I'm in the same situation as dredj: trying to decide why I should build my own PC with Newegg when Cyberpower is about the same price. I see this thread is "solved" but I hope I can still post. Here are my specs (prices listed are from Newegg as of 8/22/10):
AZZA Solano 1000 - $94.99
Intel Core i7-930 2.80GHz - $289.99 (see note 1)
GIGABYTE GA-X58A-UD3R - $209.99
G.SKILL NQ 12GB (6 x 2GB) 240-Pin DDR3 SDRAM DDR3 1600 (see note 2) - $289.99
Thermaltake CL-W0075 Liquid Cooling System - $89.99 (see note 3)
EVGA Nvidia GTX-470 - $309.99
Thermaltake TR-800P TR2 BRONZE 800W PSU - $104.99 (see note 4)
Two hard drives (system and storage):
WD Caviar Black 1TB SATA3 64MB 7200RPM - $89.99 Each, $179.98 total (see note 5)
Sony Optiarc Black 24X DVD Drive - $18.99
Zonet ZEW1642 Wireless Card - $17.00
V7 CK0M1-6N6 Keyboard/Mouse combo - $18.99 (see note 6)
Microsoft Windows 7 Home Premium 64-bit OEM - $99.99
Newegg Total: $1,752.06
CyberPower Total (incl. shipping): $1,750.00
Note 1: CP will provide the i7-940 2.93GHz. Newegg does not list this mobo for some reason.
Note 2: CP says it will be "Corsair or a major brand" ram.
Note 3: CP provides the Asetek 510LC Liquid Cooling System/Fan.
Note 4: CP lists "Xtreme Gear" PSU.
Note 5: CP does not list the hard drive brand they will supply.
Note 6: CP lists an "Xtreme Gear" keyboard & mouse.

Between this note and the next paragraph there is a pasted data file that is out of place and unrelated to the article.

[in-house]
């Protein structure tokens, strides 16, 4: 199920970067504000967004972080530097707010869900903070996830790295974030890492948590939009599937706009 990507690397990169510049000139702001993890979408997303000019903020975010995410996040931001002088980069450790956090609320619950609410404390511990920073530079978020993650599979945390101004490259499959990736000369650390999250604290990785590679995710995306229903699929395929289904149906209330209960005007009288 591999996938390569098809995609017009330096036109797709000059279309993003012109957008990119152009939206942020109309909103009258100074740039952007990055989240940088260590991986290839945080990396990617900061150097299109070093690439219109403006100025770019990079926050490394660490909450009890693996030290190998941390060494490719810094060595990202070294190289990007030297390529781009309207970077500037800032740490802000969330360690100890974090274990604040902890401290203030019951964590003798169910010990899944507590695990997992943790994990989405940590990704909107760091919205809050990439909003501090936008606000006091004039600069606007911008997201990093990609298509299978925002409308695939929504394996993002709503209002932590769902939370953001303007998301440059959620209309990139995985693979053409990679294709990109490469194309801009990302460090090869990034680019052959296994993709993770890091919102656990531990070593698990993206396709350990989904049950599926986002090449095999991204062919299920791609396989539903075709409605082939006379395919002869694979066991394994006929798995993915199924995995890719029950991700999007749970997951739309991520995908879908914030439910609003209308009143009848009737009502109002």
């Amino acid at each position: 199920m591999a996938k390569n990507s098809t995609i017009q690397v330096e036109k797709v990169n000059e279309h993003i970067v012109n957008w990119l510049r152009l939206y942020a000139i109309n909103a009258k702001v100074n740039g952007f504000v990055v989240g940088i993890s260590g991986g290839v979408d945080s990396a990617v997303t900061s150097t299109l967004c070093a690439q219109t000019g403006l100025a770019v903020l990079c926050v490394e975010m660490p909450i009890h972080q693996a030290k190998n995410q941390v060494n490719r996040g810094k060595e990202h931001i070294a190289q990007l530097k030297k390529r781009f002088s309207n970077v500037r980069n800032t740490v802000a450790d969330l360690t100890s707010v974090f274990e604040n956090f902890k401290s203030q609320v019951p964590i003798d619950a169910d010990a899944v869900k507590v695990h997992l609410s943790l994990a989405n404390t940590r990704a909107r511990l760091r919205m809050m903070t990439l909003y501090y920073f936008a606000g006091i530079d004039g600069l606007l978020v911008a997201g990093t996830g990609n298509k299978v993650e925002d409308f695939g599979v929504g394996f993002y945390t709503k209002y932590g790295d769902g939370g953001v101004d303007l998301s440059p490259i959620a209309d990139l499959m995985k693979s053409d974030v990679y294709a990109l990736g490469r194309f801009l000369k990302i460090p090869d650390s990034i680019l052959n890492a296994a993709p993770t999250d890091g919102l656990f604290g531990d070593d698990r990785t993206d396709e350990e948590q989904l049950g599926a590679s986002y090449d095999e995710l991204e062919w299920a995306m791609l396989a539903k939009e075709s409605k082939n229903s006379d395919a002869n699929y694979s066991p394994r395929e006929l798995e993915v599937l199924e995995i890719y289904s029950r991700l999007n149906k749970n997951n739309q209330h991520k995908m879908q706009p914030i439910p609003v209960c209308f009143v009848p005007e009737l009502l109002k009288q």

I understand that I won't know the brand I'm getting on some of the CyberPower components but I'm still surprised their price came so close to a build-it-myself system from Newegg.
Am I missing something here? I'm leaning towards buying the CyberPower PC because it seems like it will be worth it to get a 3 year warrantry, phone support and a system that will be ready to use (hopefully) as soon as I get it.
I look forward to any comments. By the way, this PC will be used for hi-def video editing, not gaming.
Just wanted to point out that you can choose your brand for most parts from CyberPower as well, for a few more bucks that is. So i don't really see what kind of problems you'd get with getting bad brands from them? What components is it that your worried about that you can't chosse good brands for? the wires??
And one more thing, if you like a real big bang for the buck you be best of with getting 2 x GtX 470 in SLI.
Not that you can't post in a solved thread, but you're more likely to get more attention if you post your own thread.
For a non-gaming rig, I'm unsure that you really need the GTX 470. I don't have any info about the PSU Cyberpower is using, though perhaps some googling would bring up something useful. One of the problem with inexpensive PSUs that doesn't get talked about as much is that they can be much noisier and much less efficient (low efficiency = heat = fan has to work harder = noise), which may or may not be disruptive for you.
True that Should have kept my eyes a bit more open, and then maybe i would have seen that this was infact a solved thread. About the PSU, you can choose what psu you wan to, it might cost a few bucks more but at least you know wha you get.
Guessing that video editing requires a bit video power as well and since the 470 and 460 really is the most bang for the buck maybe it could be worth it.